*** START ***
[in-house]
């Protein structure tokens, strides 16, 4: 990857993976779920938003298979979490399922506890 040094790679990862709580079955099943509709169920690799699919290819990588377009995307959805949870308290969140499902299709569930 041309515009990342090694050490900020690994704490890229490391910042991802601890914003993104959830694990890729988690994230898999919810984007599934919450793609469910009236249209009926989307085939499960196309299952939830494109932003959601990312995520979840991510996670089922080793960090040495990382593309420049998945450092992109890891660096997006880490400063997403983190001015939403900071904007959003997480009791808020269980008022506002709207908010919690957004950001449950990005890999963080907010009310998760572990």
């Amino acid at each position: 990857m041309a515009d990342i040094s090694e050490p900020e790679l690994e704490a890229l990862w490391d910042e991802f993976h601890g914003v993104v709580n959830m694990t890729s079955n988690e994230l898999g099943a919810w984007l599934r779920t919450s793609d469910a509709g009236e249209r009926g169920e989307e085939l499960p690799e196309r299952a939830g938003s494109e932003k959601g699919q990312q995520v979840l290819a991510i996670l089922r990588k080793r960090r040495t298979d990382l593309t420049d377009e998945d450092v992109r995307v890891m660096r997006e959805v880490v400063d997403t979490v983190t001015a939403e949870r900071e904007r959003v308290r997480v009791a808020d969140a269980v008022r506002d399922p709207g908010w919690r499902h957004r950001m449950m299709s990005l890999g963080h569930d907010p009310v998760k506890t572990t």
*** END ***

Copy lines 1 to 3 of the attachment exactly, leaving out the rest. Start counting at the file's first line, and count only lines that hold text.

[in-house]
């Protein structure tokens, strides 16, 4: 990857993976779920938003298979979490399922506890 040094790679990862709580079955099943509709169920690799699919290819990588377009995307959805949870308290969140499902299709569930 041309515009990342090694050490900020690994704490890229490391910042991802601890914003993104959830694990890729988690994230898999919810984007599934919450793609469910009236249209009926989307085939499960196309299952939830494109932003959601990312995520979840991510996670089922080793960090040495990382593309420049998945450092992109890891660096997006880490400063997403983190001015939403900071904007959003997480009791808020269980008022506002709207908010919690957004950001449950990005890999963080907010009310998760572990």
């Amino acid at each position: 990857m041309a515009d990342i040094s090694e050490p900020e790679l690994e704490a890229l990862w490391d910042e991802f993976h601890g914003v993104v709580n959830m694990t890729s079955n988690e994230l898999g099943a919810w984007l599934r779920t919450s793609d469910a509709g009236e249209r009926g169920e989307e085939l499960p690799e196309r299952a939830g938003s494109e932003k959601g699919q990312q995520v979840l290819a991510i996670l089922r990588k080793r960090r040495t298979d990382l593309t420049d377009e998945d450092v992109r995307v890891m660096r997006e959805v880490v400063d997403t979490v983190t001015a939403e949870r900071e904007r959003v308290r997480v009791a808020d969140a269980v008022r506002d399922p709207g908010w919690r499902h957004r950001m449950m299709s990005l890999g963080h569930d907010p009310v998760k506890t572990t």